Honors College Students Create Innovative Electronic Art in Response to Quarantine

Person washing their hands

Monday, May 18, 2020

Harriet L. Wilkes Honors students enrolled in ART4654C Honors Electronics and Electronic Objects for Art this spring worked to create electronic projects that are poetic and innovative.

Students learned how to create electronic objects with sensors and motors during the course and prepare files for 3D printing and laser cutting. The class was partially supported by a grant from the Robin Smith Innovation Fund.

Students had to improvise when classes moved online following Spring Break; they used materials found at home and ordered parts online to build their projects. While some students’ projects reflected the new circumstances of being confined at home in material choices, others created objects that directly respond to how the virus has changed daily life.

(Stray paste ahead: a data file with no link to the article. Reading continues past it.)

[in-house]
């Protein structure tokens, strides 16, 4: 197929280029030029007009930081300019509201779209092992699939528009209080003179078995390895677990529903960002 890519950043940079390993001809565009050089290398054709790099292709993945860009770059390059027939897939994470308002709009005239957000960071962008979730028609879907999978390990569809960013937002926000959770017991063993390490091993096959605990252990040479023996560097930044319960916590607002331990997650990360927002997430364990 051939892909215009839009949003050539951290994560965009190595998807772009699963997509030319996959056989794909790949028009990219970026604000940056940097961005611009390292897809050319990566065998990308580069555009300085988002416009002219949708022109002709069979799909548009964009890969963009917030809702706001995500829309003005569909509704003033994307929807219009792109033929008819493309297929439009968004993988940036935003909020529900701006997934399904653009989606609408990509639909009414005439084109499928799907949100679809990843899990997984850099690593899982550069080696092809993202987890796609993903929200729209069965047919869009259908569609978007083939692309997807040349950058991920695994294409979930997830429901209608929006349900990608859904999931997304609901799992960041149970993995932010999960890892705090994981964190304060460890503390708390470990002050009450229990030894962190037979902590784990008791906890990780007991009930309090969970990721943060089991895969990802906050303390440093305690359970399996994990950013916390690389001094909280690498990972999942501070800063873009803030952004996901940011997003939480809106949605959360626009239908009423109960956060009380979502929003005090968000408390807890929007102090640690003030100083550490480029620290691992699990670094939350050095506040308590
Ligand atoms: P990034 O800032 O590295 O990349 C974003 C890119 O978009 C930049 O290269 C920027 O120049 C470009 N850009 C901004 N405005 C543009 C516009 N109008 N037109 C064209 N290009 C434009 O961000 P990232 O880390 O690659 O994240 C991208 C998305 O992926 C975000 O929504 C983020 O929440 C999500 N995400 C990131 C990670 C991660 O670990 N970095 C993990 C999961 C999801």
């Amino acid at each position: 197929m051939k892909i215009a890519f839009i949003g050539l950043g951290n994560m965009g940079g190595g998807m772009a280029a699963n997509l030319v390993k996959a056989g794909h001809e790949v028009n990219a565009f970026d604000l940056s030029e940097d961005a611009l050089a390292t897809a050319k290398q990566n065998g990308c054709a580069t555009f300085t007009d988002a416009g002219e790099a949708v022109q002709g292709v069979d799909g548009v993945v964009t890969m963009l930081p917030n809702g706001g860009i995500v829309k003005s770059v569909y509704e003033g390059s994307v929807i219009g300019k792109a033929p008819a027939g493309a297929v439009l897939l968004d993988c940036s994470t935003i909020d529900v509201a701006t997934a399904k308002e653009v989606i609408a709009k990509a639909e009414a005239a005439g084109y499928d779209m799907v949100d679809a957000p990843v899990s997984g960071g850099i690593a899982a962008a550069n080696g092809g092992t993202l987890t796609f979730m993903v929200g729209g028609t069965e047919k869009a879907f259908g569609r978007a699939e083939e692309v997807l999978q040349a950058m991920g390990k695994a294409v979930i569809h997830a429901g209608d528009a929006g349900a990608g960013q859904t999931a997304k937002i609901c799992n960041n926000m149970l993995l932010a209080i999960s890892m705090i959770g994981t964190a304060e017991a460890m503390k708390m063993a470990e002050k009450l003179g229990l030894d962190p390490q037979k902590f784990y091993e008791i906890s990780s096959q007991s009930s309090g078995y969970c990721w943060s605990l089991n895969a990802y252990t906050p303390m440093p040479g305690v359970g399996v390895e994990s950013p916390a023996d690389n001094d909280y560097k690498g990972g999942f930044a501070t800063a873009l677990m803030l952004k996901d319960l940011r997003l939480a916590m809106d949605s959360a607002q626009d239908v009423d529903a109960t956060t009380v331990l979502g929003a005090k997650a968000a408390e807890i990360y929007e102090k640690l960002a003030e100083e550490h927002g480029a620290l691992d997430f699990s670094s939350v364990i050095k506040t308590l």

Matthew Eximond’s soap dispenser has a built-in mp3 player and a speaker that plays the sound of a group cheering loudly every time somebody dispenses soap. The project is designed to cheer for good hygiene, but Matthew says the cheer is also a battle cry against the virus. The soap dispenser keeps on cheering for 20 seconds - the minimum CDC recommended duration for handwashing.


Jackson Eagan’s “Midnight Project” is a time-telling device designed to give hope. It is a clock that does not show the local time. It shows where in the world a new day is beginning. Every hour, it will light up the name of a city where the current time is midnight. The object is designed to give hope to those who are having a difficult time by reassuring them that a new day will come.

These are just two of the student projects from this class that show that art is a form of poetic innovation that can help us understand and process the new normal. As poetic innovation, art can be an embodiment of the times we are presently experiencing.